The earliest figurative use of Aunt Sally that I could find is from the Trewman’s Exeter Flying Post (Devon) of 20th September 1871:
I hear all manner of rumours about contemplated changes in the Ministry. [...] Next Session Mr. Bruce is to come out in fresh colours, and to show us what a distinguished statesman in mufti he is after all. All I can say is that he ought to have a chance at least. Hitherto this tough and hardy little Welshman has been the Aunt Sally of the Ministry. Everybody has been shying sticks at him, at the rate of ten a penny; but next Session—?
As John S. Farmer wrote in Slang and its Analogues Past and Present (1890), “the origin of Aunt Sally is wrapped in mystery”. The word aunt was probably chosen because it used to be a familiar form of address to any old lady. The doll was sometimes described as representing a black woman, so that J. S. Farmer added:
Nor is it know whether she is any relation to the black lady whose effigy some few years since was frequently to be met with suspended outside the shops of rag and ‘marine store’ dealers.
But in Passing English of the Victorian era: A dictionary of heterodox English, slang, and phrase (1909), James Redding Ware expressed no doubts:
Aunt Sally (Low London). A black-faced doll. Early in the century the sign of a rag-shop; afterwards adopted as an entrancing cock-shy, a pipe either forming the nose or being placed between the teeth. From Black Sall and Dusty Bob, characters in the elder Pierce Egan’s Life in London, and probably adopted owing to the popularity of that work, precisely as in a later generation many of Dickens’s characters were associated with trade advertisements. Aunt Sally is vanishing, even at race-courses. Soon, but for a portrait, she will be only a memory. Very significant of Pierce Egan’s popularity, which from 1820 to 1840 was as great as that of Dickens, whose fame threw Egan into obscurity.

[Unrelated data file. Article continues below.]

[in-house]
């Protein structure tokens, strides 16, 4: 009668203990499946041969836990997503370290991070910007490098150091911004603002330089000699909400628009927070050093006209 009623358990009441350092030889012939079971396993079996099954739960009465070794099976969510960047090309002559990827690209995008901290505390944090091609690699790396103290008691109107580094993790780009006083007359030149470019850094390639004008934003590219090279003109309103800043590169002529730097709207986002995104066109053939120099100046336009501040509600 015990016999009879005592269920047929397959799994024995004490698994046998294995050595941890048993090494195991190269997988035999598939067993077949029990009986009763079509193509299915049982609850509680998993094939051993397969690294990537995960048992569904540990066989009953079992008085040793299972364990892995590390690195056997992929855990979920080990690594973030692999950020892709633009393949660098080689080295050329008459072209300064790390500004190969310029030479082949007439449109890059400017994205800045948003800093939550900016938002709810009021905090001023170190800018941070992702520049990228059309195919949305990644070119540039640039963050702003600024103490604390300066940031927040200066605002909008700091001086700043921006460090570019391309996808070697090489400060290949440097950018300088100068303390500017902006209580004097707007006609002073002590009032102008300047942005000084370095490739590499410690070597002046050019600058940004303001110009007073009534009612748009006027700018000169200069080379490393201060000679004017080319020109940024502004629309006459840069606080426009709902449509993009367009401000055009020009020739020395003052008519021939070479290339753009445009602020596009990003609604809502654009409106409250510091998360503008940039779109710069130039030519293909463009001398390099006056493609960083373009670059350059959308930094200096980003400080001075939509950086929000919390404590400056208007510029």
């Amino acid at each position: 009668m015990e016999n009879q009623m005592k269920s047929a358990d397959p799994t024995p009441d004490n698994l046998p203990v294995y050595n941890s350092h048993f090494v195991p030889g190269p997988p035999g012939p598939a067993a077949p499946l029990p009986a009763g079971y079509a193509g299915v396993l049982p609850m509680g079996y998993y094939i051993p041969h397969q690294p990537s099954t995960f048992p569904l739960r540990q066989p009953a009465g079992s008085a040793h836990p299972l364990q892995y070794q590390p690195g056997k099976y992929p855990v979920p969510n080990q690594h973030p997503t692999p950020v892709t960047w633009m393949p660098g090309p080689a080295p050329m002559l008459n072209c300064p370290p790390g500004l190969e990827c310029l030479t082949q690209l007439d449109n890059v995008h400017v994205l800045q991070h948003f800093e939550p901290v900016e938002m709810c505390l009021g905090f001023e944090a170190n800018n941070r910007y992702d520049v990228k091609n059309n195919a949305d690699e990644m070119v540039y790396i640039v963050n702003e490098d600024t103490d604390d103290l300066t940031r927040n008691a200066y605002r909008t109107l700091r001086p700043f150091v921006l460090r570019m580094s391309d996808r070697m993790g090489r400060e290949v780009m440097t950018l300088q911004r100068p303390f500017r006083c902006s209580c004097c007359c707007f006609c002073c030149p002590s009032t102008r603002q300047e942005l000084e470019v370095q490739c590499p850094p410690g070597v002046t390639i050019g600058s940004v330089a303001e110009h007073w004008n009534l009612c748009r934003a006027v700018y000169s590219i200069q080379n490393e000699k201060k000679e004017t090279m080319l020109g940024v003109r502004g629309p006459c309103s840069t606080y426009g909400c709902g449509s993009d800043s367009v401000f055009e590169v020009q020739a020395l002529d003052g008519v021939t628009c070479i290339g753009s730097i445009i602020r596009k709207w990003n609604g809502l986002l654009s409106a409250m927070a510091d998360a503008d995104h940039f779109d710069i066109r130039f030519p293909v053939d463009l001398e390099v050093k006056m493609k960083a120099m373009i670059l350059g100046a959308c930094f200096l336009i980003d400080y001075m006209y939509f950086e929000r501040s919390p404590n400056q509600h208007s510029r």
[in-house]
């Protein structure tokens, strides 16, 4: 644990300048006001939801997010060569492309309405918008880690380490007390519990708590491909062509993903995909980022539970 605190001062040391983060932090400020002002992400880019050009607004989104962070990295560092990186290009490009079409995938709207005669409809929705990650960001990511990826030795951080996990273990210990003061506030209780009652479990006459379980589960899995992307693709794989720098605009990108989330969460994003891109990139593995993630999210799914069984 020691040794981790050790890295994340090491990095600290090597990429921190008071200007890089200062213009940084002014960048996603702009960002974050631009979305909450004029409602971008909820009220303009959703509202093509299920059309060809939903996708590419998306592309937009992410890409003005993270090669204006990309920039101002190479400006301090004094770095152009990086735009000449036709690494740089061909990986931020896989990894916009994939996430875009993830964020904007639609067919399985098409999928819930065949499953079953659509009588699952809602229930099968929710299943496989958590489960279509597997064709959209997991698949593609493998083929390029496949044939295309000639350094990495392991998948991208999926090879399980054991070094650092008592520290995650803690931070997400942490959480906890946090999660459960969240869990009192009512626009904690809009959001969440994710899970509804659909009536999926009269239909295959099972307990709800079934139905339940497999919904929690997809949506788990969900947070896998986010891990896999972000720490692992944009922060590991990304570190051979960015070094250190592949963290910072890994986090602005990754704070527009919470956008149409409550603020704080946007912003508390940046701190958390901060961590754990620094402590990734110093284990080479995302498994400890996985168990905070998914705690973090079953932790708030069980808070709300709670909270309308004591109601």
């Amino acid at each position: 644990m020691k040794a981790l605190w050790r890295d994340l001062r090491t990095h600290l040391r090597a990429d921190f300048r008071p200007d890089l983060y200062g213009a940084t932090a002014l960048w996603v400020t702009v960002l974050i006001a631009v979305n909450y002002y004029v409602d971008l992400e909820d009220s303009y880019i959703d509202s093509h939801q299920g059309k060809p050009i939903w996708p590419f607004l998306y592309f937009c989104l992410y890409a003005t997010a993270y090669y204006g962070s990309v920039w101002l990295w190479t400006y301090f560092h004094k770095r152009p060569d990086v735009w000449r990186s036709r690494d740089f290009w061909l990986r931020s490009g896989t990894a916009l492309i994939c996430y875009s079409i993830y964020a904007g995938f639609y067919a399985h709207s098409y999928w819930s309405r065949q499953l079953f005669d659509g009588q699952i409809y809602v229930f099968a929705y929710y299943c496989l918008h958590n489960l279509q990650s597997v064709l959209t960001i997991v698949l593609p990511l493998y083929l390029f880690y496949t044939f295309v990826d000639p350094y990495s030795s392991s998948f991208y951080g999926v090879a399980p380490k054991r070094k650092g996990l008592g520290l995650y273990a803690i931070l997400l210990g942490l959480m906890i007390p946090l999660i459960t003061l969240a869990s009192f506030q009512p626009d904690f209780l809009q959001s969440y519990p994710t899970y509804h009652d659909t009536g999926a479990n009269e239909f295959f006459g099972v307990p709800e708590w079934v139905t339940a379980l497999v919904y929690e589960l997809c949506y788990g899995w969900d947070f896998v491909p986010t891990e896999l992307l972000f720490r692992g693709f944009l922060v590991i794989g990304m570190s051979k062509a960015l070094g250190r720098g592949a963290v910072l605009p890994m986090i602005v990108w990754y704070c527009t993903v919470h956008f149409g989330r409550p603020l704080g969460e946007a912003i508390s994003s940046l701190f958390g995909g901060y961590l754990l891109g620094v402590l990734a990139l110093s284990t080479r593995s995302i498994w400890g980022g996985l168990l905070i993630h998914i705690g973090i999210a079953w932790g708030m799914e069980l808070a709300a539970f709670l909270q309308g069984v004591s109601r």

J. R. Ware was referring to Life in London; or, The Day and Night Scenes of Jerry Hawthorn, Esq. and his elegant Friend Corinthian Tom, accompanied by Bob Logic, the Oxonian, in their Rambles and Sprees through the Metropolis (1821) by the sporting journalist and author Pierce Egan (1772-1849). Black Sall appears in the following illustration and passage:
LOWEST “LIFE in LONDON”—Tom, Jerry and Logic among the unsophisticated Sons and Daughters of Nature at “All-Max” in the East. – illustration by George Cruikshank (1792-1878)
Logic, (as the Plate represents,) appeared as happy as a sand-boy, who had unexpectedly met with good luck in disposing of his hampers full of the above household commodity in a short time, which had given him a holiday, and was listening to the jargon of Black Sall, who was seated on his right knee.
Nowadays, Aunt Sally is an Oxfordshire pub game played by throwing timber batons at a wooden skittle, known as a doll or dolly, on top of a post.